Factors favorable to a Salt Lake City inland port fall into two broad categories: those internal to Utah, and those involving Utah’s proximity to other regions. In the former category, Utah boasts a strong economy and cheap labor relative to coastal labor pools. Additionally, the report cites “recent [favorable] land use decisions,” namely, the controversial decision to relocate Utah State Prison near the proposed port site. Proponents believe “the development of a prison and inland port are complementary.” The significant infrastructure needed to support the prison can service the port, and vice versa.

External to Utah, the inland port will change distribution and logistics for the entire Western US. “We’re almost exactly in the middle, between a lot of major population centers,” Gochnour explains, gesturing at a map. Indeed, Los Angeles, San Francisco, Portland, Seattle, Boise, Denver, Albuquerque, Phoenix, and Las Vegas all fan around Salt Lake City at various distances.

Gochnour’s report emphasizes that “the [Salt Lake City] area benefits from direct rail connection to all major west coast terminals and access to major interstates in all directions.” Look at a railroad map: Salt Lake City has the most spokes of any hub west of the Great Divide. Or, consider freeway transport; within a single driver shift, trucks can reach any part of the Intermountain West, and even some coastal areas. Then there’s air freight: Salt Lake City International Airport, currently undergoing a $1.8B expansion, is Delta’s fourth-largest hub; the airline moves over three million pounds of cargo through Salt Lake City annually.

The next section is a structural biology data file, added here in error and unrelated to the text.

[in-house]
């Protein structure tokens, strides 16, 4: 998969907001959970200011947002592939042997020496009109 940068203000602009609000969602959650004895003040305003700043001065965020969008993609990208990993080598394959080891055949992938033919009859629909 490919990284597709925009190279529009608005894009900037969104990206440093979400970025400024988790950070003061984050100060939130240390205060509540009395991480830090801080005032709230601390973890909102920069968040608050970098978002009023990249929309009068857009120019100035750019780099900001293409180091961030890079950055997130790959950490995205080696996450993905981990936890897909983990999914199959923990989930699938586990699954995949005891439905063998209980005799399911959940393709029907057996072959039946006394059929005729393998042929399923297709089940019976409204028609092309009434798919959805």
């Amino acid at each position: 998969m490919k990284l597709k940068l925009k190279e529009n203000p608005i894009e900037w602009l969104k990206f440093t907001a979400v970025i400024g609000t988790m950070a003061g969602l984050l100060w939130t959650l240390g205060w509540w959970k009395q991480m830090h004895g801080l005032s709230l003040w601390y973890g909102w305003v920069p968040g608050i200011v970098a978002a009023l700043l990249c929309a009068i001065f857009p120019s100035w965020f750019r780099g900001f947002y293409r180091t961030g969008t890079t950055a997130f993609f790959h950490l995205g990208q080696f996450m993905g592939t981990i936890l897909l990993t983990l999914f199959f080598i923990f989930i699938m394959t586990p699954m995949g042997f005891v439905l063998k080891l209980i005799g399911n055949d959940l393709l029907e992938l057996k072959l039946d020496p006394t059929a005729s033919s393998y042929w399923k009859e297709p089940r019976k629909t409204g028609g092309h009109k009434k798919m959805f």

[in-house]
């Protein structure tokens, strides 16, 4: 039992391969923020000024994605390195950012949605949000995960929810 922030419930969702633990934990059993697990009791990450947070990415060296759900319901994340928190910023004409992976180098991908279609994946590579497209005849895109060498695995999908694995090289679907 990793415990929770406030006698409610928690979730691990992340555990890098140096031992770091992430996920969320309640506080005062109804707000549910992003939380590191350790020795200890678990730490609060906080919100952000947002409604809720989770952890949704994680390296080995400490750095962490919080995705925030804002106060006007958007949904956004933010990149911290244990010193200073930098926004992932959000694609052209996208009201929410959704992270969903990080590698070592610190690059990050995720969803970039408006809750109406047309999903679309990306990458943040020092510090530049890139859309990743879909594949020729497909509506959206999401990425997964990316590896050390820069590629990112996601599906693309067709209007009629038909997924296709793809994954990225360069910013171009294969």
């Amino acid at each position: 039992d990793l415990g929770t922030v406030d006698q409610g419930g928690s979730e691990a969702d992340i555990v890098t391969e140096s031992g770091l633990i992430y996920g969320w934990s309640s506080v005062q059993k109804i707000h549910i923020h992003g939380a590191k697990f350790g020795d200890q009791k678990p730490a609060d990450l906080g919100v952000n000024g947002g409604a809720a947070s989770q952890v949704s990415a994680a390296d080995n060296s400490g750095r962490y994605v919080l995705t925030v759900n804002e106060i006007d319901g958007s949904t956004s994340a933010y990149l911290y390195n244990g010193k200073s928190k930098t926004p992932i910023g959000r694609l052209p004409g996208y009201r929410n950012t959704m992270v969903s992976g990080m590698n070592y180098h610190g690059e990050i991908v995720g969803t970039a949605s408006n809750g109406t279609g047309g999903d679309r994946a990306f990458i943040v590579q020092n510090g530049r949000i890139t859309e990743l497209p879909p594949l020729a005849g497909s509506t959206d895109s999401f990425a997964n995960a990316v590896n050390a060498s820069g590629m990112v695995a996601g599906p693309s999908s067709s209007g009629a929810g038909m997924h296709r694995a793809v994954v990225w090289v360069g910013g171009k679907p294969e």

In other words, Salt Lake City is already a multimodal transportation center. Perhaps it is for these reasons that several companies have established significant logistics operations in Utah. Among these are Overstock.com, eBay, and Orient Overseas Container Line (OOCL), which chose Salt Lake City as its North American headquarters. An inland port would likely draw much more industry to settle in the area, as proximity to the port would be a logistical boon.